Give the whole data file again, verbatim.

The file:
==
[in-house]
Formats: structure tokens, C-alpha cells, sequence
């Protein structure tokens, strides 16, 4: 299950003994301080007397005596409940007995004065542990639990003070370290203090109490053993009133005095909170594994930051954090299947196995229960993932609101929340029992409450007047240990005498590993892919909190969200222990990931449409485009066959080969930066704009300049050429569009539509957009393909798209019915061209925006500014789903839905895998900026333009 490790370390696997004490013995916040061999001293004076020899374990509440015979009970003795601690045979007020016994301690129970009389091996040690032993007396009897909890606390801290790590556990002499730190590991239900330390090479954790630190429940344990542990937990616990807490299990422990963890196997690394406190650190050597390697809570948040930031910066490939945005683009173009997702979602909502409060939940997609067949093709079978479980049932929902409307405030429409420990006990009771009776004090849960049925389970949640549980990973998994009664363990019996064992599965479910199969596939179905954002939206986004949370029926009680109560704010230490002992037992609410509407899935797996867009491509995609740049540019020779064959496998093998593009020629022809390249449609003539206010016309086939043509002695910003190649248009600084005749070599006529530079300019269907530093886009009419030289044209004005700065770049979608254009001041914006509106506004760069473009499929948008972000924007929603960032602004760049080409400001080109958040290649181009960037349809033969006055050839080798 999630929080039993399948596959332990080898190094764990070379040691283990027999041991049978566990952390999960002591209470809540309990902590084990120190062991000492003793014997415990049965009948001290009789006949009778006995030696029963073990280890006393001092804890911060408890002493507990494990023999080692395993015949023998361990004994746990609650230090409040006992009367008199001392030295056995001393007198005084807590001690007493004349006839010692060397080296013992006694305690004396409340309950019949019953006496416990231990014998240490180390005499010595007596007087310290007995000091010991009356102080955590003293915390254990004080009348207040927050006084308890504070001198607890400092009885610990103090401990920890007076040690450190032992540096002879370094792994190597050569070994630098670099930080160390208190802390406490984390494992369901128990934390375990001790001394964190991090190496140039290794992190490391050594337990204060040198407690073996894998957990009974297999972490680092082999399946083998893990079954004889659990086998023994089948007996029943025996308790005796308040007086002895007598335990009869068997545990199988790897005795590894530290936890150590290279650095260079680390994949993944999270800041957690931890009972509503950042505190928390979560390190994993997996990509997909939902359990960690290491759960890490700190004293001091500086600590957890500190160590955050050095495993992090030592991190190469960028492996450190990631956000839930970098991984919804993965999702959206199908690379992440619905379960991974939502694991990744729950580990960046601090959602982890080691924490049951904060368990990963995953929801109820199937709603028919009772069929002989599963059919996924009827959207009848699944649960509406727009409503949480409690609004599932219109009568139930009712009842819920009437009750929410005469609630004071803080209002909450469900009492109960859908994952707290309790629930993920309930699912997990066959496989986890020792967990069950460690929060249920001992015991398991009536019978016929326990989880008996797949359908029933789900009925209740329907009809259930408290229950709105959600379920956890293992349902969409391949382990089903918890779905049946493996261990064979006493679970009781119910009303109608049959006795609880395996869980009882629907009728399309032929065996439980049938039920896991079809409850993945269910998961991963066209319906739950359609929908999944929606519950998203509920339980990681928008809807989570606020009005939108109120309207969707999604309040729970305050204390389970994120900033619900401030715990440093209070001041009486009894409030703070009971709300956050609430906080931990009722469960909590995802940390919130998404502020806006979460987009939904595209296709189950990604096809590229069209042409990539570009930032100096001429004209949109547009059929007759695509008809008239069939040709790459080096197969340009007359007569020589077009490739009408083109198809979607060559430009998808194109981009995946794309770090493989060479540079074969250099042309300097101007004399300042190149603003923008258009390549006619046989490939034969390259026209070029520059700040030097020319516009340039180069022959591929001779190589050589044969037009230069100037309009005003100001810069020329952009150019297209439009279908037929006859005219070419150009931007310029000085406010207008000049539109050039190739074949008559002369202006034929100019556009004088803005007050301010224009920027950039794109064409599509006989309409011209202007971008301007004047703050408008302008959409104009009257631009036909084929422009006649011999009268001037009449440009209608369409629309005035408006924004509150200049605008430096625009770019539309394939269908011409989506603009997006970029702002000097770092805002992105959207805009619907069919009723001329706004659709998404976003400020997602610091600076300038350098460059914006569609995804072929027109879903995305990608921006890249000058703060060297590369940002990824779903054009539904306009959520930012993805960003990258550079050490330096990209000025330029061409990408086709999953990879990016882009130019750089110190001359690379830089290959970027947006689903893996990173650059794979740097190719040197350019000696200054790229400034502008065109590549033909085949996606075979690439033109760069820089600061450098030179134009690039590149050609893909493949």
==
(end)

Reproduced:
[in-house]
Formats: structure tokens, C-alpha cells, sequence
């Protein structure tokens, strides 16, 4: 299950003994301080007397005596409940007995004065542990639990003070370290203090109490053993009133005095909170594994930051954090299947196995229960993932609101929340029992409450007047240990005498590993892919909190969200222990990931449409485009066959080969930066704009300049050429569009539509957009393909798209019915061209925006500014789903839905895998900026333009 490790370390696997004490013995916040061999001293004076020899374990509440015979009970003795601690045979007020016994301690129970009389091996040690032993007396009897909890606390801290790590556990002499730190590991239900330390090479954790630190429940344990542990937990616990807490299990422990963890196997690394406190650190050597390697809570948040930031910066490939945005683009173009997702979602909502409060939940997609067949093709079978479980049932929902409307405030429409420990006990009771009776004090849960049925389970949640549980990973998994009664363990019996064992599965479910199969596939179905954002939206986004949370029926009680109560704010230490002992037992609410509407899935797996867009491509995609740049540019020779064959496998093998593009020629022809390249449609003539206010016309086939043509002695910003190649248009600084005749070599006529530079300019269907530093886009009419030289044209004005700065770049979608254009001041914006509106506004760069473009499929948008972000924007929603960032602004760049080409400001080109958040290649181009960037349809033969006055050839080798 999630929080039993399948596959332990080898190094764990070379040691283990027999041991049978566990952390999960002591209470809540309990902590084990120190062991000492003793014997415990049965009948001290009789006949009778006995030696029963073990280890006393001092804890911060408890002493507990494990023999080692395993015949023998361990004994746990609650230090409040006992009367008199001392030295056995001393007198005084807590001690007493004349006839010692060397080296013992006694305690004396409340309950019949019953006496416990231990014998240490180390005499010595007596007087310290007995000091010991009356102080955590003293915390254990004080009348207040927050006084308890504070001198607890400092009885610990103090401990920890007076040690450190032992540096002879370094792994190597050569070994630098670099930080160390208190802390406490984390494992369901128990934390375990001790001394964190991090190496140039290794992190490391050594337990204060040198407690073996894998957990009974297999972490680092082999399946083998893990079954004889659990086998023994089948007996029943025996308790005796308040007086002895007598335990009869068997545990199988790897005795590894530290936890150590290279650095260079680390994949993944999270800041957690931890009972509503950042505190928390979560390190994993997996990509997909939902359990960690290491759960890490700190004293001091500086600590957890500190160590955050050095495993992090030592991190190469960028492996450190990631956000839930970098991984919804993965999702959206199908690379992440619905379960991974939502694991990744729950580990960046601090959602982890080691924490049951904060368990990963995953929801109820199937709603028919009772069929002989599963059919996924009827959207009848699944649960509406727009409503949480409690609004599932219109009568139930009712009842819920009437009750929410005469609630004071803080209002909450469900009492109960859908994952707290309790629930993920309930699912997990066959496989986890020792967990069950460690929060249920001992015991398991009536019978016929326990989880008996797949359908029933789900009925209740329907009809259930408290229950709105959600379920956890293992349902969409391949382990089903918890779905049946493996261990064979006493679970009781119910009303109608049959006795609880395996869980009882629907009728399309032929065996439980049938039920896991079809409850993945269910998961991963066209319906739950359609929908999944929606519950998203509920339980990681928008809807989570606020009005939108109120309207969707999604309040729970305050204390389970994120900033619900401030715990440093209070001041009486009894409030703070009971709300956050609430906080931990009722469960909590995802940390919130998404502020806006979460987009939904595209296709189950990604096809590229069209042409990539570009930032100096001429004209949109547009059929007759695509008809008239069939040709790459080096197969340009007359007569020589077009490739009408083109198809979607060559430009998808194109981009995946794309770090493989060479540079074969250099042309300097101007004399300042190149603003923008258009390549006619046989490939034969390259026209070029520059700040030097020319516009340039180069022959591929001779190589050589044969037009230069100037309009005003100001810069020329952009150019297209439009279908037929006859005219070419150009931007310029000085406010207008000049539109050039190739074949008559002369202006034929100019556009004088803005007050301010224009920027950039794109064409599509006989309409011209202007971008301007004047703050408008302008959409104009009257631009036909084929422009006649011999009268001037009449440009209608369409629309005035408006924004509150200049605008430096625009770019539309394939269908011409989506603009997006970029702002000097770092805002992105959207805009619907069919009723001329706004659709998404976003400020997602610091600076300038350098460059914006569609995804072929027109879903995305990608921006890249000058703060060297590369940002990824779903054009539904306009959520930012993805960003990258550079050490330096990209000025330029061409990408086709999953990879990016882009130019750089110190001359690379830089290959970027947006689903893996990173650059794979740097190719040197350019000696200054790229400034502008065109590549033909085949996606075979690439033109760069820089600061450098030179134009690039590149050609893909493949």